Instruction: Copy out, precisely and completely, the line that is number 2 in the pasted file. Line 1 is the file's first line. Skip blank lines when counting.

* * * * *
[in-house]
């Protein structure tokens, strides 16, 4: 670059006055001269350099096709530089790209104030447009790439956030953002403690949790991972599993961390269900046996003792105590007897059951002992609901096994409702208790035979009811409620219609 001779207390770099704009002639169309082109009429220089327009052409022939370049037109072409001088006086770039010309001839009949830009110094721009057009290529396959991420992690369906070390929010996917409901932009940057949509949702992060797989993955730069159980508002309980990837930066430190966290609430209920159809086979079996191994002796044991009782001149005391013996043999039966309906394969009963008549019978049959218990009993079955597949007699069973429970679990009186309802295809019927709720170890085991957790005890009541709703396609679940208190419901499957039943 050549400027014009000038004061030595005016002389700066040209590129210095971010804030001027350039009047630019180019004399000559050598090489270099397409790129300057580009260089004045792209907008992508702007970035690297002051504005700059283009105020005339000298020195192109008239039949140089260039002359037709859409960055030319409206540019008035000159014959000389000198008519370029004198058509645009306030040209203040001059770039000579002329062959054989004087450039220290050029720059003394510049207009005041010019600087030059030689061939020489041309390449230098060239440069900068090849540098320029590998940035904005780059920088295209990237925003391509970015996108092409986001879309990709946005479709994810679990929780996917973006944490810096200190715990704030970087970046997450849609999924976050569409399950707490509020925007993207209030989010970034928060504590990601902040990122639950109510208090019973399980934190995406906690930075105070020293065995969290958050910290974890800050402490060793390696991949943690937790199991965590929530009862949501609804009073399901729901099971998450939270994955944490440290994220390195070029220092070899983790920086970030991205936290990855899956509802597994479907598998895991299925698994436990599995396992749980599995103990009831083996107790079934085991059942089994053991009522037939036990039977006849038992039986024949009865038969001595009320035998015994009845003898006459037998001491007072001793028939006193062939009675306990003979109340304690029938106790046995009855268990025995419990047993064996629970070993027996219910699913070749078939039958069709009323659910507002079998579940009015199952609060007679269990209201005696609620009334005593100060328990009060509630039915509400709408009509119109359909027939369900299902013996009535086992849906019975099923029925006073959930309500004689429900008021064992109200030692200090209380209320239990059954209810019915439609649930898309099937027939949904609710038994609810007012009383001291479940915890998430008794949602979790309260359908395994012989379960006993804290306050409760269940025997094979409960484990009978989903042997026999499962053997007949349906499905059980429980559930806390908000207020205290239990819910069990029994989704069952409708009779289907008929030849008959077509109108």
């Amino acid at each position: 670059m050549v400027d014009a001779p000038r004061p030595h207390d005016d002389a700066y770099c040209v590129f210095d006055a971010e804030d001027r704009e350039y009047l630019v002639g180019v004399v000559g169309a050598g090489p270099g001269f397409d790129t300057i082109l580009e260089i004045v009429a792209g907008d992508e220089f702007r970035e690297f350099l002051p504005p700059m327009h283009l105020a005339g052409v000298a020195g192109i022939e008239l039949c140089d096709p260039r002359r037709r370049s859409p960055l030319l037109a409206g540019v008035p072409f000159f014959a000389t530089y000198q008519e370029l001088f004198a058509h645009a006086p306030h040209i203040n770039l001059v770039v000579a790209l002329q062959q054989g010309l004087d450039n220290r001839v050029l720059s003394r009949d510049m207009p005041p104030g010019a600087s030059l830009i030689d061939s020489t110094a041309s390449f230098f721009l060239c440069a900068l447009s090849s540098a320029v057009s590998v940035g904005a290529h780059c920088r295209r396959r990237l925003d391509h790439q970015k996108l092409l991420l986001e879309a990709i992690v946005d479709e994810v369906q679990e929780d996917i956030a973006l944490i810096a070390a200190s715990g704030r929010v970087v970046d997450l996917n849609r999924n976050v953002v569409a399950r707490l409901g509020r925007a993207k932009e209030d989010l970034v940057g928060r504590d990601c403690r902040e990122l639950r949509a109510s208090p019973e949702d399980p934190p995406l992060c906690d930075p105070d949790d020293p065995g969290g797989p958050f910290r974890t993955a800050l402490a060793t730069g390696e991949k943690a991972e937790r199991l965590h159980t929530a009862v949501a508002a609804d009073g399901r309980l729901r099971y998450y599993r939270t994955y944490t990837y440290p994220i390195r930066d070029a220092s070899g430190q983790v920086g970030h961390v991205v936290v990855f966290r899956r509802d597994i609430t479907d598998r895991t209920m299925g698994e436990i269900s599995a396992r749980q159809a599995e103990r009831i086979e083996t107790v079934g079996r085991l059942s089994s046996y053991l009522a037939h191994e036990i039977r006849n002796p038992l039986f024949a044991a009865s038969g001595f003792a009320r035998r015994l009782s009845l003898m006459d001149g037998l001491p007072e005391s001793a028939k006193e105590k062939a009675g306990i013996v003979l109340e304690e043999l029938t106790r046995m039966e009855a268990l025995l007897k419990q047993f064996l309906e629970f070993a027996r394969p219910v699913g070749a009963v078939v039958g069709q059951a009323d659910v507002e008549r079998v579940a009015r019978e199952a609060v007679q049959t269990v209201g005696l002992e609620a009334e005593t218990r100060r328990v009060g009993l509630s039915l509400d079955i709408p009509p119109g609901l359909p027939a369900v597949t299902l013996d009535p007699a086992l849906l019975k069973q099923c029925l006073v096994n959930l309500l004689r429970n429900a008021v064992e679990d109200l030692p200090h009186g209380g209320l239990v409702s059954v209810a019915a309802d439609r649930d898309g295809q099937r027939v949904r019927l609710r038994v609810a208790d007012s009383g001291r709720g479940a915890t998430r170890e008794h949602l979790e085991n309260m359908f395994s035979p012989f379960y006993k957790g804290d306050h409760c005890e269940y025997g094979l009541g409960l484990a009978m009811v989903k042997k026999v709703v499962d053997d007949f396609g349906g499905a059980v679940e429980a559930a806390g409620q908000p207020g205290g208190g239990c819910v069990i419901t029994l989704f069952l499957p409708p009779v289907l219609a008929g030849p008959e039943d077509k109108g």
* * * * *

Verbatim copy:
């Protein structure tokens, strides 16, 4: 670059006055001269350099096709530089790209104030447009790439956030953002403690949790991972599993961390269900046996003792105590007897059951002992609901096994409702208790035979009811409620219609 001779207390770099704009002639169309082109009429220089327009052409022939370049037109072409001088006086770039010309001839009949830009110094721009057009290529396959991420992690369906070390929010996917409901932009940057949509949702992060797989993955730069159980508002309980990837930066430190966290609430209920159809086979079996191994002796044991009782001149005391013996043999039966309906394969009963008549019978049959218990009993079955597949007699069973429970679990009186309802295809019927709720170890085991957790005890009541709703396609679940208190419901499957039943 050549400027014009000038004061030595005016002389700066040209590129210095971010804030001027350039009047630019180019004399000559050598090489270099397409790129300057580009260089004045792209907008992508702007970035690297002051504005700059283009105020005339000298020195192109008239039949140089260039002359037709859409960055030319409206540019008035000159014959000389000198008519370029004198058509645009306030040209203040001059770039000579002329062959054989004087450039220290050029720059003394510049207009005041010019600087030059030689061939020489041309390449230098060239440069900068090849540098320029590998940035904005780059920088295209990237925003391509970015996108092409986001879309990709946005479709994810679990929780996917973006944490810096200190715990704030970087970046997450849609999924976050569409399950707490509020925007993207209030989010970034928060504590990601902040990122639950109510208090019973399980934190995406906690930075105070020293065995969290958050910290974890800050402490060793390696991949943690937790199991965590929530009862949501609804009073399901729901099971998450939270994955944490440290994220390195070029220092070899983790920086970030991205936290990855899956509802597994479907598998895991299925698994436990599995396992749980599995103990009831083996107790079934085991059942089994053991009522037939036990039977006849038992039986024949009865038969001595009320035998015994009845003898006459037998001491007072001793028939006193062939009675306990003979109340304690029938106790046995009855268990025995419990047993064996629970070993027996219910699913070749078939039958069709009323659910507002079998579940009015199952609060007679269990209201005696609620009334005593100060328990009060509630039915509400709408009509119109359909027939369900299902013996009535086992849906019975099923029925006073959930309500004689429900008021064992109200030692200090209380209320239990059954209810019915439609649930898309099937027939949904609710038994609810007012009383001291479940915890998430008794949602979790309260359908395994012989379960006993804290306050409760269940025997094979409960484990009978989903042997026999499962053997007949349906499905059980429980559930806390908000207020205290239990819910069990029994989704069952409708009779289907008929030849008959077509109108």